OVERVIEW: Strong Passwords, Guidelines and Policies

Tips for Creating Strong Passwords and Things to Avoid

Use these steps to develop a strong password:

  1. Think of a sentence that you can remember. This will be the basis of your strong password or pass phrase. Use a memorable sentence, such as "MysonAidenisthreeyearsold".
  2. Check if the computer or online system supports the pass phrase directly (Maximum of 25 characters for Clemson's Network).
  3. If the computer or online system does not support pass phrases, convert it to a password. Take the first letter of each word of the sentence that you've created to create a new, nonsensical word. Using the example above, you'd get: "msaityo".
  4. Add complexity by mixing uppercase and lowercase letters and numbers. It is valuable to use some letter swapping or misspellings as well. For instance, in the pass phrase above, consider misspelling Aiden's name, or substituting the word "three" for the number 3. There are many possible substitutions, and the longer the sentence, the more complex your password can be. Your pass phrase might become "MySoNAyd3Nis3yeeRsold." If the computer or online system will not support a pass phrase, use the same technique on the shorter password. This might yield a password like "MsAiy3yo".
  5. Finally, substitute some special characters. You can use symbols that look like letters, combine words and other ways to make the password more complex. Using these tricks, we create a pass phrase of "MySoN8Ni$3yeeR$old" or a password (using the first letter of each word) "M$8ni3y0".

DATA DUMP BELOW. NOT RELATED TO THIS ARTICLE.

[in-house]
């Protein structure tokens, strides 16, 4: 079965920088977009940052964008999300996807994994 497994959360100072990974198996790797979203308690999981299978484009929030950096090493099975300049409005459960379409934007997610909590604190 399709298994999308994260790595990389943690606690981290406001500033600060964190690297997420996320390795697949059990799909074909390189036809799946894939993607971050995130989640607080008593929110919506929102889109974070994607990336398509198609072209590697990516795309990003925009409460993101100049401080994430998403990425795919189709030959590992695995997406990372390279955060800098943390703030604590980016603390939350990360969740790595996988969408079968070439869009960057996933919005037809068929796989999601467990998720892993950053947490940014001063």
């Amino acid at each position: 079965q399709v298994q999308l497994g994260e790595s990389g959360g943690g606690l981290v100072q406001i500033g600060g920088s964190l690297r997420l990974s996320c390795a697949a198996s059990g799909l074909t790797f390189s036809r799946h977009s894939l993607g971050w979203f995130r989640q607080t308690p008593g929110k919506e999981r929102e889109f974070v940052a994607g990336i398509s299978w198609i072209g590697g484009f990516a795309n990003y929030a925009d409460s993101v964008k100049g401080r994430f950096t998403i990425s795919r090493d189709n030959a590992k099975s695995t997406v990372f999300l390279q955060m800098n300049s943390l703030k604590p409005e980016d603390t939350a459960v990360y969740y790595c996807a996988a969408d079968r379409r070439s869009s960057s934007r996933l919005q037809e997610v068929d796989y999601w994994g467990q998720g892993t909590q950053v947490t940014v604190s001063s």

Password Strategies to Avoid

Some common methods used to create passwords are easy to guess by criminals and hackers. To avoid weak, easy-to-guess passwords:

  • Avoid sequences or repeated characters. "12345678," "222222," "abcdefg," or adjacent letters on your keyboard do not help make secure passwords.
  • Avoid using only look-alike substitutions of numbers or symbols. Criminals and other malicious users who know enough to try and crack your password will not be fooled by common look-alike replacements, such as to replace an 'i' with a '1' or an 'a' with '@' as in "C1em$0n" or "P@ssw0rd". But these substitutions can be effective when combined with other measures, such as length, misspellings, or variations in case, to improve the strength of your password.
  • Avoid your login name or any personally identifiable information. Any part of your name, birthday, social security number, or similar information about your loved ones constitutes a bad password choice. This is one of the first things criminals will try.
  • Avoid dictionary words in any language. Criminals use sophisticated tools that can rapidly guess passwords that are based on words in multiple dictionaries, including words spelled backwards, common misspellings, and substitutions. This includes all sorts of profanity and any word you would not say in front of your children.
  • Use more than one password everywhere. If any one of the computers or online systems using this password is compromised, all of your other information protected by that password should be considered compromised as well. It is critical to use different passwords for different systems. It is also highly recommended not to use your Clemson password on 3rd party web sites as Clemson cannot vouch for the security of that web site and any compromise of that site could expose Clemson's resources.
  • Avoid using online or local storage of passwords. If malicious users find these passwords stored online, on a networked computer, or on a USB key, they have access to all your information.

Content contributed fromĀ Microsoft Web site.

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